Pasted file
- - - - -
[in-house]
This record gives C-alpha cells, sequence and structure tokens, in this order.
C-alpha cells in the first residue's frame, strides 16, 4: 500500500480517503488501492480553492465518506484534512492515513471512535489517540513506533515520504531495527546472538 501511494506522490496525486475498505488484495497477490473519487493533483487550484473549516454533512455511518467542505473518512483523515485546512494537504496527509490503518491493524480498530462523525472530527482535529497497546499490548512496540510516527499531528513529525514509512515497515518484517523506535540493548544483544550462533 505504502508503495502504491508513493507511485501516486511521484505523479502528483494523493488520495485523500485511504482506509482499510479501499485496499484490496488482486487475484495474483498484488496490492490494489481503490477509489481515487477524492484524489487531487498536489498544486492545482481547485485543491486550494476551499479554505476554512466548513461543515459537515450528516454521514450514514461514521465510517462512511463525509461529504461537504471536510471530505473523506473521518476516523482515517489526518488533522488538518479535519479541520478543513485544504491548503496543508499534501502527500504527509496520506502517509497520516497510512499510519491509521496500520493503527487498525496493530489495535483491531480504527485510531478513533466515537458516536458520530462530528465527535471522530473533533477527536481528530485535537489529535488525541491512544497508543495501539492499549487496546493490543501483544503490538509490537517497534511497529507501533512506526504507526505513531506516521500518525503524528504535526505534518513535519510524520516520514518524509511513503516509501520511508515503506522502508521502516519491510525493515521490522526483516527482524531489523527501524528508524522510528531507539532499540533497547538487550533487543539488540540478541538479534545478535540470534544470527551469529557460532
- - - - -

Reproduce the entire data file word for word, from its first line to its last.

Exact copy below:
[in-house]
This record gives C-alpha cells, sequence and structure tokens, in this order.
C-alpha cells in the first residue's frame, strides 16, 4: 500500500480517503488501492480553492465518506484534512492515513471512535489517540513506533515520504531495527546472538 501511494506522490496525486475498505488484495497477490473519487493533483487550484473549516454533512455511518467542505473518512483523515485546512494537504496527509490503518491493524480498530462523525472530527482535529497497546499490548512496540510516527499531528513529525514509512515497515518484517523506535540493548544483544550462533 505504502508503495502504491508513493507511485501516486511521484505523479502528483494523493488520495485523500485511504482506509482499510479501499485496499484490496488482486487475484495474483498484488496490492490494489481503490477509489481515487477524492484524489487531487498536489498544486492545482481547485485543491486550494476551499479554505476554512466548513461543515459537515450528516454521514450514514461514521465510517462512511463525509461529504461537504471536510471530505473523506473521518476516523482515517489526518488533522488538518479535519479541520478543513485544504491548503496543508499534501502527500504527509496520506502517509497520516497510512499510519491509521496500520493503527487498525496493530489495535483491531480504527485510531478513533466515537458516536458520530462530528465527535471522530473533533477527536481528530485535537489529535488525541491512544497508543495501539492499549487496546493490543501483544503490538509490537517497534511497529507501533512506526504507526505513531506516521500518525503524528504535526505534518513535519510524520516520514518524509511513503516509501520511508515503506522502508521502516519491510525493515521490522526483516527482524531489523527501524528508524522510528531507539532499540533497547538487550533487543539488540540478541538479534545478535540470534544470527551469529557460532